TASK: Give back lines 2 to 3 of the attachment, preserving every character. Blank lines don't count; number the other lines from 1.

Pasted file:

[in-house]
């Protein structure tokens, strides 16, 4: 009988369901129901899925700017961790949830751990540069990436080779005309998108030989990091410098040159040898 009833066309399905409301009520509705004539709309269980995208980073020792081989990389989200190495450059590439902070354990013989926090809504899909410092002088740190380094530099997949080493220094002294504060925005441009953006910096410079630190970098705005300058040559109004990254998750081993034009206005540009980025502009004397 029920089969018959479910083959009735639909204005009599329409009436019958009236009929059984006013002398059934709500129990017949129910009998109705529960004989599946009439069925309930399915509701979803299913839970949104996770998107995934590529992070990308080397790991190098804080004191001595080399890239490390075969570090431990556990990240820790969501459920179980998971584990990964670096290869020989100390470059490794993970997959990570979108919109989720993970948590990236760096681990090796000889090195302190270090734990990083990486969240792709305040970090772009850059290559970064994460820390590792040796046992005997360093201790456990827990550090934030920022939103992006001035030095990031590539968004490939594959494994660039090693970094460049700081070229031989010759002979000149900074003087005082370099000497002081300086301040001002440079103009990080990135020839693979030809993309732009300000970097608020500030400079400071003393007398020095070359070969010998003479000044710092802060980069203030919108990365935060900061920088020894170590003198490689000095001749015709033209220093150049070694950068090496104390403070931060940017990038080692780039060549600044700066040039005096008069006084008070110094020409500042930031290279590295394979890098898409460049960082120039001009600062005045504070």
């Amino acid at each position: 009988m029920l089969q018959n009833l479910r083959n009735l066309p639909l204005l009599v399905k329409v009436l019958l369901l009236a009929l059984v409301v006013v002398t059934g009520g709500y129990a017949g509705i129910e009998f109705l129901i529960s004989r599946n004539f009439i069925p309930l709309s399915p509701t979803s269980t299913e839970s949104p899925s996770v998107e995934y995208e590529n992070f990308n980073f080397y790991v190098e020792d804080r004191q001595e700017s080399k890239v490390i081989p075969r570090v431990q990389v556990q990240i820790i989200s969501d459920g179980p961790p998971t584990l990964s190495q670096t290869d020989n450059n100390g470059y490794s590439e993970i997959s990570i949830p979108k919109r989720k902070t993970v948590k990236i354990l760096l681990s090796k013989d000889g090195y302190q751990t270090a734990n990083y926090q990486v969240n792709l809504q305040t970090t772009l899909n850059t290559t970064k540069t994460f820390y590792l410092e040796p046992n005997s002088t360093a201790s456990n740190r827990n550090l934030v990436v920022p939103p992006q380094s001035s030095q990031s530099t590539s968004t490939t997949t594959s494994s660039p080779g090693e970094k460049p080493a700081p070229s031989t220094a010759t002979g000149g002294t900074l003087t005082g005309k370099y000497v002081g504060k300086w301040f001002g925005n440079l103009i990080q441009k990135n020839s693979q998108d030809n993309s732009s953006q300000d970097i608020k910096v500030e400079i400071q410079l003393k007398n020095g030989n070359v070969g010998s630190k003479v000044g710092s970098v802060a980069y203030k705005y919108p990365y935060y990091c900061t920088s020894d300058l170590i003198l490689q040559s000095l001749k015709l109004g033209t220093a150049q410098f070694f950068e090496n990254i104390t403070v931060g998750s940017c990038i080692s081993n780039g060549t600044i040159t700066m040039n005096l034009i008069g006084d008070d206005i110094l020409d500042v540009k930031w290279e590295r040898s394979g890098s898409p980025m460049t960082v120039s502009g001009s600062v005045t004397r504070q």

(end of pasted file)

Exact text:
């Protein structure tokens, strides 16, 4: 009988369901129901899925700017961790949830751990540069990436080779005309998108030989990091410098040159040898 009833066309399905409301009520509705004539709309269980995208980073020792081989990389989200190495450059590439902070354990013989926090809504899909410092002088740190380094530099997949080493220094002294504060925005441009953006910096410079630190970098705005300058040559109004990254998750081993034009206005540009980025502009004397 029920089969018959479910083959009735639909204005009599329409009436019958009236009929059984006013002398059934709500129990017949129910009998109705529960004989599946009439069925309930399915509701979803299913839970949104996770998107995934590529992070990308080397790991190098804080004191001595080399890239490390075969570090431990556990990240820790969501459920179980998971584990990964670096290869020989100390470059490794993970997959990570979108919109989720993970948590990236760096681990090796000889090195302190270090734990990083990486969240792709305040970090772009850059290559970064994460820390590792040796046992005997360093201790456990827990550090934030920022939103992006001035030095990031590539968004490939594959494994660039090693970094460049700081070229031989010759002979000149900074003087005082370099000497002081300086301040001002440079103009990080990135020839693979030809993309732009300000970097608020500030400079400071003393007398020095070359070969010998003479000044710092802060980069203030919108990365935060900061920088020894170590003198490689000095001749015709033209220093150049070694950068090496104390403070931060940017990038080692780039060549600044700066040039005096008069006084008070110094020409500042930031290279590295394979890098898409460049960082120039001009600062005045504070």
């Amino acid at each position: 009988m029920l089969q018959n009833l479910r083959n009735l066309p639909l204005l009599v399905k329409v009436l019958l369901l009236a009929l059984v409301v006013v002398t059934g009520g709500y129990a017949g509705i129910e009998f109705l129901i529960s004989r599946n004539f009439i069925p309930l709309s399915p509701t979803s269980t299913e839970s949104p899925s996770v998107e995934y995208e590529n992070f990308n980073f080397y790991v190098e020792d804080r004191q001595e700017s080399k890239v490390i081989p075969r570090v431990q990389v556990q990240i820790i989200s969501d459920g179980p961790p998971t584990l990964s190495q670096t290869d020989n450059n100390g470059y490794s590439e993970i997959s990570i949830p979108k919109r989720k902070t993970v948590k990236i354990l760096l681990s090796k013989d000889g090195y302190q751990t270090a734990n990083y926090q990486v969240n792709l809504q305040t970090t772009l899909n850059t290559t970064k540069t994460f820390y590792l410092e040796p046992n005997s002088t360093a201790s456990n740190r827990n550090l934030v990436v920022p939103p992006q380094s001035s030095q990031s530099t590539s968004t490939t997949t594959s494994s660039p080779g090693e970094k460049p080493a700081p070229s031989t220094a010759t002979g000149g002294t900074l003087t005082g005309k370099y000497v002081g504060k300086w301040f001002g925005n440079l103009i990080q441009k990135n020839s693979q998108d030809n993309s732009s953006q300000d970097i608020k910096v500030e400079i400071q410079l003393k007398n020095g030989n070359v070969g010998s630190k003479v000044g710092s970098v802060a980069y203030k705005y919108p990365y935060y990091c900061t920088s020894d300058l170590i003198l490689q040559s000095l001749k015709l109004g033209t220093a150049q410098f070694f950068e090496n990254i104390t403070v931060g998750s940017c990038i080692s081993n780039g060549t600044i040159t700066m040039n005096l034009i008069g006084d008070d206005i110094l020409d500042v540009k930031w290279e590295r040898s394979g890098s898409p980025m460049t960082v120039s502009g001009s600062v005045t004397r504070q």